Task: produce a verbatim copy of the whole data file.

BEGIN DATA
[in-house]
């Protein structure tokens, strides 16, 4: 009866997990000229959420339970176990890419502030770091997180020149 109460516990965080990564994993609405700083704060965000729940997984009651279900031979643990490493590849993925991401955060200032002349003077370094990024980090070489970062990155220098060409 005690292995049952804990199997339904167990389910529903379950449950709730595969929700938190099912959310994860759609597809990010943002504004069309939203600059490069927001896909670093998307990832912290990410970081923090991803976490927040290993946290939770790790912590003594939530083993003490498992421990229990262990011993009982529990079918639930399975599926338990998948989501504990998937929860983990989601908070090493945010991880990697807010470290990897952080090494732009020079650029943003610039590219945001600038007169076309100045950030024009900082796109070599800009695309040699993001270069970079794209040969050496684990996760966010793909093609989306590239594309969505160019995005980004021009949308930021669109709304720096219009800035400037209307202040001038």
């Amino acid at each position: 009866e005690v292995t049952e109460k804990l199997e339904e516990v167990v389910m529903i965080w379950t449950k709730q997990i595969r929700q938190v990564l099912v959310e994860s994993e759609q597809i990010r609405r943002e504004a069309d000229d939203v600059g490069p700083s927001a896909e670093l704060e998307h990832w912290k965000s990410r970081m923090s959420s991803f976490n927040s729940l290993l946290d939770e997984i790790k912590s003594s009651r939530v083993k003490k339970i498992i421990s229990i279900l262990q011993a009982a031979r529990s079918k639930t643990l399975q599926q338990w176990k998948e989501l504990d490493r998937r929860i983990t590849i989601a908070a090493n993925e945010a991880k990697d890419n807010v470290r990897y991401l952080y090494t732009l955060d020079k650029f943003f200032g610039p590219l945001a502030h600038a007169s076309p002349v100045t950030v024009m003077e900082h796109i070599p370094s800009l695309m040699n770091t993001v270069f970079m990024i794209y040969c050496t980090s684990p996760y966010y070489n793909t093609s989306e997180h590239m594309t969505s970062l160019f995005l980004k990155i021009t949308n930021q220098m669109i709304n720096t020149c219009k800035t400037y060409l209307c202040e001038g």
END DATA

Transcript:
[in-house]
């Protein structure tokens, strides 16, 4: 009866997990000229959420339970176990890419502030770091997180020149 109460516990965080990564994993609405700083704060965000729940997984009651279900031979643990490493590849993925991401955060200032002349003077370094990024980090070489970062990155220098060409 005690292995049952804990199997339904167990389910529903379950449950709730595969929700938190099912959310994860759609597809990010943002504004069309939203600059490069927001896909670093998307990832912290990410970081923090991803976490927040290993946290939770790790912590003594939530083993003490498992421990229990262990011993009982529990079918639930399975599926338990998948989501504990998937929860983990989601908070090493945010991880990697807010470290990897952080090494732009020079650029943003610039590219945001600038007169076309100045950030024009900082796109070599800009695309040699993001270069970079794209040969050496684990996760966010793909093609989306590239594309969505160019995005980004021009949308930021669109709304720096219009800035400037209307202040001038």
């Amino acid at each position: 009866e005690v292995t049952e109460k804990l199997e339904e516990v167990v389910m529903i965080w379950t449950k709730q997990i595969r929700q938190v990564l099912v959310e994860s994993e759609q597809i990010r609405r943002e504004a069309d000229d939203v600059g490069p700083s927001a896909e670093l704060e998307h990832w912290k965000s990410r970081m923090s959420s991803f976490n927040s729940l290993l946290d939770e997984i790790k912590s003594s009651r939530v083993k003490k339970i498992i421990s229990i279900l262990q011993a009982a031979r529990s079918k639930t643990l399975q599926q338990w176990k998948e989501l504990d490493r998937r929860i983990t590849i989601a908070a090493n993925e945010a991880k990697d890419n807010v470290r990897y991401l952080y090494t732009l955060d020079k650029f943003f200032g610039p590219l945001a502030h600038a007169s076309p002349v100045t950030v024009m003077e900082h796109i070599p370094s800009l695309m040699n770091t993001v270069f970079m990024i794209y040969c050496t980090s684990p996760y966010y070489n793909t093609s989306e997180h590239m594309t969505s970062l160019f995005l980004k990155i021009t949308n930021q220098m669109i709304n720096t020149c219009k800035t400037y060409l209307c202040e001038g």